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Drawing from Life

Hello fellow animators!

You've probably heard the phrase "draw from life" before, but it's not always clear why it's so crucial. The phrase has two meanings: the first is the literal act of creating an image on paper using a pencil or other medium while looking at real-life reference. This definitely helps improve your drawing technique. However, the second meaning of "draw" is to extract, gather, or pull from. When we apply this definition to drawing from life, it means we are extracting or pulling visual information from what we observe in real life. Being able to draw visual information accurately from real life is even more important than drawing an image on paper. If you can't accurately extract the visual information you see in real life, you won't know what to draw on paper. You can't draw what you don't understand, and you can't understand without drawing from real life.

I've compiled all my knowledge on this subject into my Intro to 2D Animation Course!

How to Draw from Life

By understanding the two-fold meaning of drawing from life, we can equip ourselves with the necessary skills to create successful drawings. By closely observing real life, we create mental images that our brains store away for later use. The more you observe, the more mental images you will have available for future drawings. This is like having a file cabinet full of images of different subjects that you can access and use as reference when you draw. It's the same principle as filing images away in a mental hard drive.

Find out how you can perfect you portfolio in Lesson 15 of my Intro to 2D Animation Course

It's important to remember that observation is a form of drawing in itself. Even if you don't have a pencil and sketchbook available, you can still "draw" by observing what you see around you and thinking about what gives the subject its form and shape. Of course, if you can sketch what you are observing, that is the best case scenario. But if you don't have your sketchbook handy, drawing through observation of real life is a skill worth developing that will serve you throughout your artistic journey.

Learn from some of the industries best in our Art of Sketching Lesson, or our Art of Caricature Lesson, and improve your ability to translate what you see in life into your artwork.

Examples in Film

Now, let's talk about specific examples of how drawing from life is used in the creation of animated films.

Behind the Scenes of Moana

Firstly, let's look at the character design process. When creating a character, animators need to consider the character's anatomy, proportions, and movement. To achieve a believable and expressive character design, animators need to study real-life human anatomy and movement. For example, in the Disney movie "Moana," the animators traveled to the South Pacific to study the people, culture, and environment that inspired the film. They observed how people moved and interacted with each other and with their surroundings. This helped the animators create believable and culturally accurate characters that moved and behaved like real people.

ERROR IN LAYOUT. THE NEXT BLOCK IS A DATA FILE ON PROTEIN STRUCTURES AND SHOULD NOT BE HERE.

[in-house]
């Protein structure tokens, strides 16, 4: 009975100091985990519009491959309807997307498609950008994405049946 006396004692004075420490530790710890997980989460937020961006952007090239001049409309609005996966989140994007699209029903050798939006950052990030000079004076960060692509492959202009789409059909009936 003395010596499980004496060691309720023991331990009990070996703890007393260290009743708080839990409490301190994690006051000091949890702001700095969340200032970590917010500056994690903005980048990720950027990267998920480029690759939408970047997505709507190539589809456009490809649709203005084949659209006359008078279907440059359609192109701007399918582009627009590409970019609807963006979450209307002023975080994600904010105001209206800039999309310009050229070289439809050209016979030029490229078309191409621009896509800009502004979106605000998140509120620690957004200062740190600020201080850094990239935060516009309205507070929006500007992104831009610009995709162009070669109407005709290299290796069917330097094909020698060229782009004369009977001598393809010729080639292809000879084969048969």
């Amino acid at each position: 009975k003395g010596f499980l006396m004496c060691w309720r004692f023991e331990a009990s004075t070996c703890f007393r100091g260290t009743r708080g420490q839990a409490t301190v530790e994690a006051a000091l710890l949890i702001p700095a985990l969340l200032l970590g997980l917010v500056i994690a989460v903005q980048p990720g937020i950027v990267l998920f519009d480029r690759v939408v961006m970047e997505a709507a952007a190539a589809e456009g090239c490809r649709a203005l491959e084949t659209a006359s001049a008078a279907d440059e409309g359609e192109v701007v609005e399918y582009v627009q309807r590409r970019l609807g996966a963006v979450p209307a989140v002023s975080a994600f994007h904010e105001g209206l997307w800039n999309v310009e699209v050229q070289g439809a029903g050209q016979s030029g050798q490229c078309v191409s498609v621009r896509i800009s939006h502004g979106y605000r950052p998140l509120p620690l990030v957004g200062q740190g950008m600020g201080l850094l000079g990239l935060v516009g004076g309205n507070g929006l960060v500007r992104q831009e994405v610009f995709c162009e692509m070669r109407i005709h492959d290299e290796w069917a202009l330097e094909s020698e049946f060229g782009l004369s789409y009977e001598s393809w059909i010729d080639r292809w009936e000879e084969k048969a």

You can check out my Lesson on Character Design HERE

Another example is the use of life drawing in animation production. In traditional hand-drawn animation, animators create each frame of animation by hand. To achieve a smooth and convincing movement, animators need to have a deep understanding of the principles of animation and how to apply them to real-life movement. Life drawing is an essential tool for animators to learn how to capture the movement and weight of a character. They can then use this knowledge to create convincing animation that looks like it has weight and follows the laws of physics. Even in modern computer-generated animation, animators still rely on the principles of traditional animation and the knowledge gained from life drawing to create believable movement.

Whether you're interested in 2D or CG Animation, we have an ever growing catalog of Lessons from animations finest like Glen Keane, Mark Henn, and Ron Husband!

Disney's UP versus real place

Lastly, let's talk about environment design. In animated films, the environment can be just as important as the characters themselves. To create a believable and immersive world, animators need to study real-life environments and landscapes. For example, in the Pixar movie "Up," the animators studied the landscapes of Venezuela and South America to create the world that the characters lived in. By studying real-life environments, the animators were able to create a world that felt like it could exist in real life, even though it was entirely animated.


Drawing from life is a crucial skill for animators. By observing and studying real-life subjects, animators can create believable and immersive animated worlds that feel like they could exist in real life. Whether it's character design, animation production, or environment design, drawing from life is an essential tool for animators to create successful animated films. So, get out there and draw from life, and see how it can improve your animation skills!

Whether you want to hone in on your skills, or learn how to put together your Portfolio, our vast library of courses here at Pomeroy Art Academy can help you get started today! Browse our library HERE

Your Animation Colleague,

John Pomeroy


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